Mar. 17, 2012
Sometimes this seems so hard (and the probability of my dying anyway, so clear) that I think, hey, screw all this. I think I will just take it easy, eat what I want and go more easily toward death.This proved to be Rahima's final journal entry. We returned home to Greenfield, Massachusetts, and the symptoms of her metastatic breast cancer intensified, mainly overall weakness and diminishing capacity to breathe. She had her sign. Rahima died at home at 10:54 P.M. on Tuesday, March 27, 2012. We are still in the afterglow of a community memorial service that was held yesterday. In the summer, her ashes will be scattered in the sea at her "mermaid put-in spot" in Scituate, Massachusetts where she was raised.
And then it all shifts again and I dream about marrying Andy, having a long and active life, seeing my children get married, having grandchildren.
And then that becomes a tidal wave crashing over me, telling me that it's a fool's dream.
Two things seem clear (beyond wanting to live — which is also clear).
- I need some joy to my days — whether I am doing the program or not.
- I want some clarity soon. I am praying for it. Either a turning in my health improving OR a clear sign that death is coming.
Earlier in the Hippocrates journal, Rahima outlined the book that she planned to write: "Embracing Life: How to Live With a Terminal Diagnosis." If she beat the odds of dying from triple-negative metastatic breast cancer—what she described as a speck of sand on the beach—she envisioned a new consultant career, inspiring people to live well in the face of death.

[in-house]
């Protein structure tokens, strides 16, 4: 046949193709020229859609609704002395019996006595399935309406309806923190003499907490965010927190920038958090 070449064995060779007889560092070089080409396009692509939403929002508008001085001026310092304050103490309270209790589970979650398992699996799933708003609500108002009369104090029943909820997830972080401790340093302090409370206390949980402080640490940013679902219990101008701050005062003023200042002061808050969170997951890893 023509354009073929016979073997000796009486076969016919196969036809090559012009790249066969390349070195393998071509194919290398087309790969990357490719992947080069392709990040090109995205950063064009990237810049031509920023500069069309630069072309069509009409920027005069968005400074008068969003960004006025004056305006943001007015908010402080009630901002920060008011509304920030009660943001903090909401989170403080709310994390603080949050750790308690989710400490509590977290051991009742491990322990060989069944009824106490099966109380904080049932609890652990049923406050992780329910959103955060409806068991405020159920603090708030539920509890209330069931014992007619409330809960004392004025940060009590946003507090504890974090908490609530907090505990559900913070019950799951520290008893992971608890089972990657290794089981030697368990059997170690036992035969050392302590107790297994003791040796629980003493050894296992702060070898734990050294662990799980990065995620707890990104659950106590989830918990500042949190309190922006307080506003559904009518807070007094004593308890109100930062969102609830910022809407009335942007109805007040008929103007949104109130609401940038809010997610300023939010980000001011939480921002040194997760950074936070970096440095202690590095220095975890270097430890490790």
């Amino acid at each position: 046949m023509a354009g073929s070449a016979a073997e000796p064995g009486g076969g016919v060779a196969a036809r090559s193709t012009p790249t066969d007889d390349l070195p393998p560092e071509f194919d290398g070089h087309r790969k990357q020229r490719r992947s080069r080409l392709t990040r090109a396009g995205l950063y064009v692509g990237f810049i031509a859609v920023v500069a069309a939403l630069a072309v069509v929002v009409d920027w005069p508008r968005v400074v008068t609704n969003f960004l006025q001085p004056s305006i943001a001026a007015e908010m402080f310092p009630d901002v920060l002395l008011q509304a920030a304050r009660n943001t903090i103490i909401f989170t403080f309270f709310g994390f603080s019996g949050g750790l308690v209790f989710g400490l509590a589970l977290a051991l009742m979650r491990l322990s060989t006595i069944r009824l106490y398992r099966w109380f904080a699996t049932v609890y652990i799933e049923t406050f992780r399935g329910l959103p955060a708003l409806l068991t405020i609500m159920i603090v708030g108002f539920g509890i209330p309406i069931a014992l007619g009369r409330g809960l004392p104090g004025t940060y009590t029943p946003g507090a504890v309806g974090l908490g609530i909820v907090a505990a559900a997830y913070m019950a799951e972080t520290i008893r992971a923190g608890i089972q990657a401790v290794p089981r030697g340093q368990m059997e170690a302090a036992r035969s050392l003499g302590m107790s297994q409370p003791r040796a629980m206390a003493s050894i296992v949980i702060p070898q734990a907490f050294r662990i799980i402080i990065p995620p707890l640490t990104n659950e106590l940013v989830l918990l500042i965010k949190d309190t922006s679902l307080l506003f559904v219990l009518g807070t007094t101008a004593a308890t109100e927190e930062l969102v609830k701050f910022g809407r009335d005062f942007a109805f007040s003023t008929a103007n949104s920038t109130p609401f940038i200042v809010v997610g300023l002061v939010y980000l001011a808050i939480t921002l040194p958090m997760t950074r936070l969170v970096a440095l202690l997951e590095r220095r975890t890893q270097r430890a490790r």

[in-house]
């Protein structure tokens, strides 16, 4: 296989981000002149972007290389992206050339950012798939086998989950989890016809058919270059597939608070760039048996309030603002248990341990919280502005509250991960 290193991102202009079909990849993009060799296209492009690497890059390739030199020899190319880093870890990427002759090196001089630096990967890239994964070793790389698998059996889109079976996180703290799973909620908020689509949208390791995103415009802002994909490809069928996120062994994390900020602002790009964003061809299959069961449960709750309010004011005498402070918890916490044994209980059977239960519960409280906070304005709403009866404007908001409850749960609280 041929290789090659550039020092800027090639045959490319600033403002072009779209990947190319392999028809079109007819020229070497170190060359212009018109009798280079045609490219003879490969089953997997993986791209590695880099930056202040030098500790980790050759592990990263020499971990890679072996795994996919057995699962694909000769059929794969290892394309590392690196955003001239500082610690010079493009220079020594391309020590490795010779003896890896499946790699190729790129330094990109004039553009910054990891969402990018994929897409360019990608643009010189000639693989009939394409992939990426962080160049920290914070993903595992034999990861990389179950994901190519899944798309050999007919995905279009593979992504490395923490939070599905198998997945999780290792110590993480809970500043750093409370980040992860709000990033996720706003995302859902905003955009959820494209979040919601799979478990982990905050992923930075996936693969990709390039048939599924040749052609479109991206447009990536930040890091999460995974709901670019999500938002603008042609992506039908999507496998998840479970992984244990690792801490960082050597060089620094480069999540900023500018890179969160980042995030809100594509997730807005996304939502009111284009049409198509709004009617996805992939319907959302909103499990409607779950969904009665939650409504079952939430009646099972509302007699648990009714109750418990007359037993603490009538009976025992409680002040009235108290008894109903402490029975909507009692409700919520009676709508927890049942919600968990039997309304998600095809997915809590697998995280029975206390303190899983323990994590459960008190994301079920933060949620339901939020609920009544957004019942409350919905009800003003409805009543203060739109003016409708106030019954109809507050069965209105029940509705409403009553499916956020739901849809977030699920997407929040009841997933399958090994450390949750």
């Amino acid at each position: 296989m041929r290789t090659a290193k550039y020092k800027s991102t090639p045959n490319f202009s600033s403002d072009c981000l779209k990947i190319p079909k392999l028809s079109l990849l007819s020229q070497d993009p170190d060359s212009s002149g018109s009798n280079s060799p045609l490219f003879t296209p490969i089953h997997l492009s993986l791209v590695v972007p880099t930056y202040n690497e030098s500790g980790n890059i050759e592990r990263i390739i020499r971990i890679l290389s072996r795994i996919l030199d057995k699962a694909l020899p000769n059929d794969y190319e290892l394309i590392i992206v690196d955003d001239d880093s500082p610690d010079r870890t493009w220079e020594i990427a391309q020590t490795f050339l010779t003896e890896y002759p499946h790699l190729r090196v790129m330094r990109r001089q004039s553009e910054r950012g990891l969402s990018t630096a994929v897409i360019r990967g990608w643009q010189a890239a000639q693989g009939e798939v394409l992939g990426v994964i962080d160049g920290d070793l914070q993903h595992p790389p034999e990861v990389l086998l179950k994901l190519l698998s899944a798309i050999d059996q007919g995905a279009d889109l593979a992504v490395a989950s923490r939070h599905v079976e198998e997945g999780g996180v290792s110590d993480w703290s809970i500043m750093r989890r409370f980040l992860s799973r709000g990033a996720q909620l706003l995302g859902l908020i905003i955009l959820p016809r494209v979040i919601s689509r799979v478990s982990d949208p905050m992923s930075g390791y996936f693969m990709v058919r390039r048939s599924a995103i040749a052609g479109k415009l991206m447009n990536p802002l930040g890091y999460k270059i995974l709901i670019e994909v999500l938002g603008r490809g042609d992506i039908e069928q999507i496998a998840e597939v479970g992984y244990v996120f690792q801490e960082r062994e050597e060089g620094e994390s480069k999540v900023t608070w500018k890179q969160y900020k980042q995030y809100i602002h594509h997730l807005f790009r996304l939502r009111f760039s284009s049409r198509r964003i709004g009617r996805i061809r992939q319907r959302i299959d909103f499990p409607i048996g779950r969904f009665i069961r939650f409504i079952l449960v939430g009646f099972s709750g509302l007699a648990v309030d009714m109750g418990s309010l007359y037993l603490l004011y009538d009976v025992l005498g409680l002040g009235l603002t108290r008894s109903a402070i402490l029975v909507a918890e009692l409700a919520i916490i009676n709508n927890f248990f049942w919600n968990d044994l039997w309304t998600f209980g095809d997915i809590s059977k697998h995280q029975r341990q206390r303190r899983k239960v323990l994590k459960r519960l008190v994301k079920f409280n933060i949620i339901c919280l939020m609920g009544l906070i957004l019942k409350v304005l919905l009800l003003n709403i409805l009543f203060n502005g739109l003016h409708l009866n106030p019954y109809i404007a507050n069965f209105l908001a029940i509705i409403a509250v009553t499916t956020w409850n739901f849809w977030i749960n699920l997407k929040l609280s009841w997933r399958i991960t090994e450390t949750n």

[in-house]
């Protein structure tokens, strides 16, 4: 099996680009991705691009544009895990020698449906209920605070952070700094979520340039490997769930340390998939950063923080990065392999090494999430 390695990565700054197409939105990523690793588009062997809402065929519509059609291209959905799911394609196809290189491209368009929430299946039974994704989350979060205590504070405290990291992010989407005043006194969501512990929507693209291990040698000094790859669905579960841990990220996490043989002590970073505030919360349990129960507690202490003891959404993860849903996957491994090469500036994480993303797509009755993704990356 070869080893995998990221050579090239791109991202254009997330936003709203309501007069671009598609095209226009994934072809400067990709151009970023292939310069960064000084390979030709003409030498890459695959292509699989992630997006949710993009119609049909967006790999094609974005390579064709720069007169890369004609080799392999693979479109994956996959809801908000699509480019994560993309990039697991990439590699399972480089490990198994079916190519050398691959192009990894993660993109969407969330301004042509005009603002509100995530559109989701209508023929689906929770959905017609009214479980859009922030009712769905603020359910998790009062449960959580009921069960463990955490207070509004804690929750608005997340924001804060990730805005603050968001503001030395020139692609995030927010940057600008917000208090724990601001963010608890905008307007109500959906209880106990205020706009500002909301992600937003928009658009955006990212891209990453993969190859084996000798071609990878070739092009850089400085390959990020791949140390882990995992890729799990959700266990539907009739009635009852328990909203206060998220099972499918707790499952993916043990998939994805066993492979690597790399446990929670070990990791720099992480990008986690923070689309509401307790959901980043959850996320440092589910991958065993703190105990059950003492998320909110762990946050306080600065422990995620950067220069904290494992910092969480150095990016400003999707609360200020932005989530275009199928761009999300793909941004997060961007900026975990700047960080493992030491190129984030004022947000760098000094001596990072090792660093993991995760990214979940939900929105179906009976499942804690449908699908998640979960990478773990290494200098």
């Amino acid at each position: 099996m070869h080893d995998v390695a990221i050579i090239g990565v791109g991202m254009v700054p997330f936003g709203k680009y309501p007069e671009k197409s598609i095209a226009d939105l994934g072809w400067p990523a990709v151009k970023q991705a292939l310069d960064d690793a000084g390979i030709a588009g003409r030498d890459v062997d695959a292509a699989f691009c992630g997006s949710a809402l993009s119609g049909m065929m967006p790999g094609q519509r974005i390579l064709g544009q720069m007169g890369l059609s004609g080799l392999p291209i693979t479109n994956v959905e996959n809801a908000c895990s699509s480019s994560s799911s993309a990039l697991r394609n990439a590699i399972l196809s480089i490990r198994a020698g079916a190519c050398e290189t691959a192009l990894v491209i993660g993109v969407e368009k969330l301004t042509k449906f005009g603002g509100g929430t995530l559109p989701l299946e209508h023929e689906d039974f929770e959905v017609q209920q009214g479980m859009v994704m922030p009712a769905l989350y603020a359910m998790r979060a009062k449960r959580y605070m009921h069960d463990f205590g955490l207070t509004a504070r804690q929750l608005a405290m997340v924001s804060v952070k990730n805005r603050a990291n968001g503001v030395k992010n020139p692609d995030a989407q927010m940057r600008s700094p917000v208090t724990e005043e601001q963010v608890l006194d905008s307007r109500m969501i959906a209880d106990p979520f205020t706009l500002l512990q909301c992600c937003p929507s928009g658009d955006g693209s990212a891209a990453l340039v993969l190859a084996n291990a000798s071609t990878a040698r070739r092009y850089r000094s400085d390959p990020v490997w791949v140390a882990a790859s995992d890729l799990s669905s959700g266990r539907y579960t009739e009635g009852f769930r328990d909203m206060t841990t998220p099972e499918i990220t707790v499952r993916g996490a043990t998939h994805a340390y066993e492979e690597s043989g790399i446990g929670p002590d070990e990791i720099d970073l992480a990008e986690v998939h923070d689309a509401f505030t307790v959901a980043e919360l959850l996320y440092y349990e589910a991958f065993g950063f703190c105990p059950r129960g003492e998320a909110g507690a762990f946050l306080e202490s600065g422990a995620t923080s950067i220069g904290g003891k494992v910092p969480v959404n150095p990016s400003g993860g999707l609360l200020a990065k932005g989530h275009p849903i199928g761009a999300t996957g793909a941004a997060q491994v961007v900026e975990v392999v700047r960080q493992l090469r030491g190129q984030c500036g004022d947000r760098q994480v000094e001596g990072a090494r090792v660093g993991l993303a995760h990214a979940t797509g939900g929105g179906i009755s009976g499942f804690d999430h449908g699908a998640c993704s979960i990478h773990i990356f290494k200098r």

Rahima did live well, exceedingly. This blog is my attempt to illuminate just how she lived. It is mainly for myself that I undertake this work. I sorely want to remember how Rahima loved me, how she loved life.
I recognize too that there is a community that formed around the concern for Rahima's health, first with the fractured hip that mended and then with the progression of the disease that took her life. I am willing to continue that conversation, to share with you what I have seen and learned, and I am open to continuing the conversation.
Our CaringBridge journal began on February 7, 2011, after Rahima slipped on the ice on the way to a contra dance and severely fractured her left hip. It traces her recovery process to the point of a near-complete healing without surgery. The story continues on February 1, 2012 in the aftermath of medical findings that breast cancer for which she was previously treated had metastasized. In this fourteen-month period there were more than 15,000 visits to the site, mostly in the last two months.